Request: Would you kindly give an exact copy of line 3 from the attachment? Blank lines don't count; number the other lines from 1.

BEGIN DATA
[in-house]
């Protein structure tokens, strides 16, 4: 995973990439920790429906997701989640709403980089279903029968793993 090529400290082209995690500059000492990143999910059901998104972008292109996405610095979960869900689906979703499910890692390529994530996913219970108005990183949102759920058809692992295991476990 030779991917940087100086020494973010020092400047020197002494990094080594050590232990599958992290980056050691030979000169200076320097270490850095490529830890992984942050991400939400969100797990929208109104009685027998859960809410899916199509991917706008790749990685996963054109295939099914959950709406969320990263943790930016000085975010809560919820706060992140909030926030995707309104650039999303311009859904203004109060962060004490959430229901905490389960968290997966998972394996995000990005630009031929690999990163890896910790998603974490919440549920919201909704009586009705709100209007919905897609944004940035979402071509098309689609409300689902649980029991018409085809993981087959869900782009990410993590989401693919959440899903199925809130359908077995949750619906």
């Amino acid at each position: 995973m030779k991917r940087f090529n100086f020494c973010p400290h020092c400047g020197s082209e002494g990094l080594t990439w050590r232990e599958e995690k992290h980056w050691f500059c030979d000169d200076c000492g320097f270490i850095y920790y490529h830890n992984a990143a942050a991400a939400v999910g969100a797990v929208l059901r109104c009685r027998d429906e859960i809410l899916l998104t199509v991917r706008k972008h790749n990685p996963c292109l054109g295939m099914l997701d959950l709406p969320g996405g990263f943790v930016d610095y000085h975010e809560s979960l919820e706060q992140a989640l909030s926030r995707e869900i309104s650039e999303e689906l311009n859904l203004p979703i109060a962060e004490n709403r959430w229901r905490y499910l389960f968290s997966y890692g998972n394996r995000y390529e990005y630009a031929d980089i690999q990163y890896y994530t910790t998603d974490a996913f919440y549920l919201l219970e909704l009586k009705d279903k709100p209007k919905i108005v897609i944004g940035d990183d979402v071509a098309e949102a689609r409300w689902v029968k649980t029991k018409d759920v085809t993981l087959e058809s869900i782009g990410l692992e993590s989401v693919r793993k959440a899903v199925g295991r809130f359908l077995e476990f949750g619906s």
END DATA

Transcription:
């Amino acid at each position: 995973m030779k991917r940087f090529n100086f020494c973010p400290h020092c400047g020197s082209e002494g990094l080594t990439w050590r232990e599958e995690k992290h980056w050691f500059c030979d000169d200076c000492g320097f270490i850095y920790y490529h830890n992984a990143a942050a991400a939400v999910g969100a797990v929208l059901r109104c009685r027998d429906e859960i809410l899916l998104t199509v991917r706008k972008h790749n990685p996963c292109l054109g295939m099914l997701d959950l709406p969320g996405g990263f943790v930016d610095y000085h975010e809560s979960l919820e706060q992140a989640l909030s926030r995707e869900i309104s650039e999303e689906l311009n859904l203004p979703i109060a962060e004490n709403r959430w229901r905490y499910l389960f968290s997966y890692g998972n394996r995000y390529e990005y630009a031929d980089i690999q990163y890896y994530t910790t998603d974490a996913f919440y549920l919201l219970e909704l009586k009705d279903k709100p209007k919905i108005v897609i944004g940035d990183d979402v071509a098309e949102a689609r409300w689902v029968k649980t029991k018409d759920v085809t993981l087959e058809s869900i782009g990410l692992e993590s989401v693919r793993k959440a899903v199925g295991r809130f359908l077995e476990f949750g619906s």